Valley Beth Shalom (VBS) synagogue based in Encino is perhaps one of the more popular synagogues for Iranian Jews living in Southern California’s San Fernando Valley. The synagogue, even though predominately Ashkenazi, for the last 25 years has attracted Iranian Jews who wanted to attend a temple near their homes in the Valley but had not yet established a synagogue of their own. Over the years VBS’s Iranian membership has steadily increased with families sending their children there for Jewish day school.
About five years ago, their Sephardic and Iranian members along with the synagogue’s Rabbi Ed Finestein, for the High Holy Days established separate Rosh Hashana and Yom Kippur services at VBS for their Sephardic members. These High Holy Day services attracted many local Iranian Jews and other Sephardim to attend VBS. I recently caught up with Finestein to find out more about the Iranian Jewish community’s attraction to their Sephardic High Holy Day services…
Rabbi Finestein can you give us some background on how this separate Sephardic service during the High Holy Days came about at Valley Beth Shalom?
Well we first started with a program for Purim and megillah reading because the Persian community has such an affinity with Purim. That was so successful that we decided to take the next step. We thought it would be wonderful to also have traditional Mizrachi or Sephardic service for our Persian, Yemenite, Iraqi and Israeli members. So it’s been very successful and it’s been beautiful to have that as a part of our community.
What are some of the highlights of this Sephardic service that you think attracts non-Ashkenazi members to attend?
The reason we started this service was because we have a wonderful community of Sephardic and Mizrachi Jews who come regularly on Shabbat, but when the holidays started I noticed that none of them came to our synagogue. I asked one of them why they don’t come to Valley Beth Shalom and he said he wanted to hear the melodies that he grew up with as a child. When I asked if he wanted to do a Sephardic service here with the traditional Mizrachi melodies, he and others really liked the idea. So it took off from there and the real highlight has been the fact that we have the traditional Mizrachi melodies in the service along with the kind of teaching that is within the spirit of VBS.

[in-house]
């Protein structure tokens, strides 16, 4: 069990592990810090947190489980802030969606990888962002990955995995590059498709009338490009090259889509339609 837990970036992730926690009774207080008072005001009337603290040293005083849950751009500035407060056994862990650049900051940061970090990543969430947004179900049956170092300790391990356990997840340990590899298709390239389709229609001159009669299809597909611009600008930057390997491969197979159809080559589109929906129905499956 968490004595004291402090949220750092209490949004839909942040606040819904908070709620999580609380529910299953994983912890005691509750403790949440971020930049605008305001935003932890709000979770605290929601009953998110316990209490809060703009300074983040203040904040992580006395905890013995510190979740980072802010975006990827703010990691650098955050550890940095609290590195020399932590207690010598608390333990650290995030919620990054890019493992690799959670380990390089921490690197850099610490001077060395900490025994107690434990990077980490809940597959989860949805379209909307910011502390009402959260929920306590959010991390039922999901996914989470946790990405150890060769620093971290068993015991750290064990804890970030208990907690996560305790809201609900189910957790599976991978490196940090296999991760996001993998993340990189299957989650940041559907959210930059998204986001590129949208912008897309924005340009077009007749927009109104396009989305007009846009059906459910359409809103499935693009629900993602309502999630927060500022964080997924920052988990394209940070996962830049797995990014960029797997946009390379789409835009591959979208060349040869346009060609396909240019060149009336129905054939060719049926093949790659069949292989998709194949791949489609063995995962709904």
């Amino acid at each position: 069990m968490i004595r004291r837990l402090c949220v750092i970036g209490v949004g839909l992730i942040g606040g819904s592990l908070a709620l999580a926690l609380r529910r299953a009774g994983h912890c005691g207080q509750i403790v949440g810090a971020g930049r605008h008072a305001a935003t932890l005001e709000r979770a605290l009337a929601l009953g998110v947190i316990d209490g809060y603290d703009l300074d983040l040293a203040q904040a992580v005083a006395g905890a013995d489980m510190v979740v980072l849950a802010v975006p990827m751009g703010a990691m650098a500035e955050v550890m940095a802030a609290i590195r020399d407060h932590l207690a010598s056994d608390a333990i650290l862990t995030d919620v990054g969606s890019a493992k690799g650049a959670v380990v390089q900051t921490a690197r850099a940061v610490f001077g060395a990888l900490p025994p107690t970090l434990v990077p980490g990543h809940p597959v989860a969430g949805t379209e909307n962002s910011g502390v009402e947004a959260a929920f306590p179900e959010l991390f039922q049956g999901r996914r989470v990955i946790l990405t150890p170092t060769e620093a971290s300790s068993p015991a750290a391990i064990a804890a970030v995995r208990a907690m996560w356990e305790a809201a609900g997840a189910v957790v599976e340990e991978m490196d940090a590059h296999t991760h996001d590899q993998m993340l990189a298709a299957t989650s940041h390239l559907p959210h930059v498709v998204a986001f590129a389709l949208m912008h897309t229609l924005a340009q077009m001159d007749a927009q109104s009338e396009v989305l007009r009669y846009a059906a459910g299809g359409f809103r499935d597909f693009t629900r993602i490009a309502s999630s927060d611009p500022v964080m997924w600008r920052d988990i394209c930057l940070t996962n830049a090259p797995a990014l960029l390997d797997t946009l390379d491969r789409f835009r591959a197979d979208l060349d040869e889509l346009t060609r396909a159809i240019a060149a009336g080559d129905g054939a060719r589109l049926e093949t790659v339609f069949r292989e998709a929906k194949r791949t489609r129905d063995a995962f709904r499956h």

High Holy Days are a time to reflect and for the community to come together. Have there been VBS Ashkenazi members who ask why you have two separate services during this time instead of one service for everyone?
It’s really been the opposite. Many of our Ashkenazi members sneak into the Sephardic services and they tell me that they love the melodies and the atmosphere. My father, who is Lithuanian, loves the Sephardic melody and the flow of the service. Instead of seeing resistance from the Ashkenazim, I’ve had people who ask why don’t we do it more often.
Where do see you see this whole concept of incorporating Sephardic programs into your synagogue going into the future?
Well, we’ll see what happens. I’d love to see something like this done more often on Shabbat. But the difficulty is that we have so many communities and it’s hard to accommodate everyone— but it’s a real joy. I invite the community to come and experience this wonderful Sephardic service at VBS. It’s a joyful experience to have. We’ve tried to show that we are a one Jewish community. We might come from different places and speak with different accents, but we care about the same things—our children, Jewish life and Israel— so it’s important for us to celebrate as one. And we’re very proud to do this.
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